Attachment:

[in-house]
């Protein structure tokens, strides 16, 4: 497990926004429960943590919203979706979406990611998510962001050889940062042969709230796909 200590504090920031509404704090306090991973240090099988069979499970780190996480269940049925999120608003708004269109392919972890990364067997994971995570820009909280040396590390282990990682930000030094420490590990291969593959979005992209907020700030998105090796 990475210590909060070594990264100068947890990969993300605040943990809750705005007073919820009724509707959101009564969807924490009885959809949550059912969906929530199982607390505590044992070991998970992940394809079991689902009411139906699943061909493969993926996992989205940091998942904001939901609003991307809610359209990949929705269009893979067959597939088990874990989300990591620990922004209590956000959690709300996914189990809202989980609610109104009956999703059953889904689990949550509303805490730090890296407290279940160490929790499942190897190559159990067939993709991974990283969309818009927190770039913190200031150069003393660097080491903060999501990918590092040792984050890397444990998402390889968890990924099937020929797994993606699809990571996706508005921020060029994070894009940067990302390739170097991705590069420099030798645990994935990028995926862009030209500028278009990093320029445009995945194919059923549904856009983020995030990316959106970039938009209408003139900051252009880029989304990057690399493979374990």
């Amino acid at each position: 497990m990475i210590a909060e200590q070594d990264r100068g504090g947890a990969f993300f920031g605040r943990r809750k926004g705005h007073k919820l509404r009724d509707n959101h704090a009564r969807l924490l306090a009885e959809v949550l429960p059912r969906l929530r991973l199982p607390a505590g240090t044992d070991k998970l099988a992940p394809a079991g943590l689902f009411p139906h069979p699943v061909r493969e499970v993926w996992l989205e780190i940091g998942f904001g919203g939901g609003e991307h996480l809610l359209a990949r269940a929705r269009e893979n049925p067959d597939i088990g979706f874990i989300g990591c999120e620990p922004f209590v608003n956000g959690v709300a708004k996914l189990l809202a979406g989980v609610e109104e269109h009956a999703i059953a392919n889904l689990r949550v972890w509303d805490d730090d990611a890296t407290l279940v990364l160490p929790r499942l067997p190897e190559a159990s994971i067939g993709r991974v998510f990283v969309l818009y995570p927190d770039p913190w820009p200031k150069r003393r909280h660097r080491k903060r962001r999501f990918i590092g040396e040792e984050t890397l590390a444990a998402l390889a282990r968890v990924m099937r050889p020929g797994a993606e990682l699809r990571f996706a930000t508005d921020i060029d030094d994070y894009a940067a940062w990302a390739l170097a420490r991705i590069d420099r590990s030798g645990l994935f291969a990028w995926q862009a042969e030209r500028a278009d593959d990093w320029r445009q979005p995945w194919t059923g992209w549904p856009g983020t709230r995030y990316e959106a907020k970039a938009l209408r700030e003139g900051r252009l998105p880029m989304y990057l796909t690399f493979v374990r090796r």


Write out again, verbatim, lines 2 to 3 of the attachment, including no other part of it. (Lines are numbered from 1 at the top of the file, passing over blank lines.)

């Protein structure tokens, strides 16, 4: 497990926004429960943590919203979706979406990611998510962001050889940062042969709230796909 200590504090920031509404704090306090991973240090099988069979499970780190996480269940049925999120608003708004269109392919972890990364067997994971995570820009909280040396590390282990990682930000030094420490590990291969593959979005992209907020700030998105090796 990475210590909060070594990264100068947890990969993300605040943990809750705005007073919820009724509707959101009564969807924490009885959809949550059912969906929530199982607390505590044992070991998970992940394809079991689902009411139906699943061909493969993926996992989205940091998942904001939901609003991307809610359209990949929705269009893979067959597939088990874990989300990591620990922004209590956000959690709300996914189990809202989980609610109104009956999703059953889904689990949550509303805490730090890296407290279940160490929790499942190897190559159990067939993709991974990283969309818009927190770039913190200031150069003393660097080491903060999501990918590092040792984050890397444990998402390889968890990924099937020929797994993606699809990571996706508005921020060029994070894009940067990302390739170097991705590069420099030798645990994935990028995926862009030209500028278009990093320029445009995945194919059923549904856009983020995030990316959106970039938009209408003139900051252009880029989304990057690399493979374990």
């Amino acid at each position: 497990m990475i210590a909060e200590q070594d990264r100068g504090g947890a990969f993300f920031g605040r943990r809750k926004g705005h007073k919820l509404r009724d509707n959101h704090a009564r969807l924490l306090a009885e959809v949550l429960p059912r969906l929530r991973l199982p607390a505590g240090t044992d070991k998970l099988a992940p394809a079991g943590l689902f009411p139906h069979p699943v061909r493969e499970v993926w996992l989205e780190i940091g998942f904001g919203g939901g609003e991307h996480l809610l359209a990949r269940a929705r269009e893979n049925p067959d597939i088990g979706f874990i989300g990591c999120e620990p922004f209590v608003n956000g959690v709300a708004k996914l189990l809202a979406g989980v609610e109104e269109h009956a999703i059953a392919n889904l689990r949550v972890w509303d805490d730090d990611a890296t407290l279940v990364l160490p929790r499942l067997p190897e190559a159990s994971i067939g993709r991974v998510f990283v969309l818009y995570p927190d770039p913190w820009p200031k150069r003393r909280h660097r080491k903060r962001r999501f990918i590092g040396e040792e984050t890397l590390a444990a998402l390889a282990r968890v990924m099937r050889p020929g797994a993606e990682l699809r990571f996706a930000t508005d921020i060029d030094d994070y894009a940067a940062w990302a390739l170097a420490r991705i590069d420099r590990s030798g645990l994935f291969a990028w995926q862009a042969e030209r500028a278009d593959d990093w320029r445009q979005p995945w194919t059923g992209w549904p856009g983020t709230r995030y990316e959106a907020k970039a938009l209408r700030e003139g900051r252009l998105p880029m989304y990057l796909t690399f493979v374990r090796r």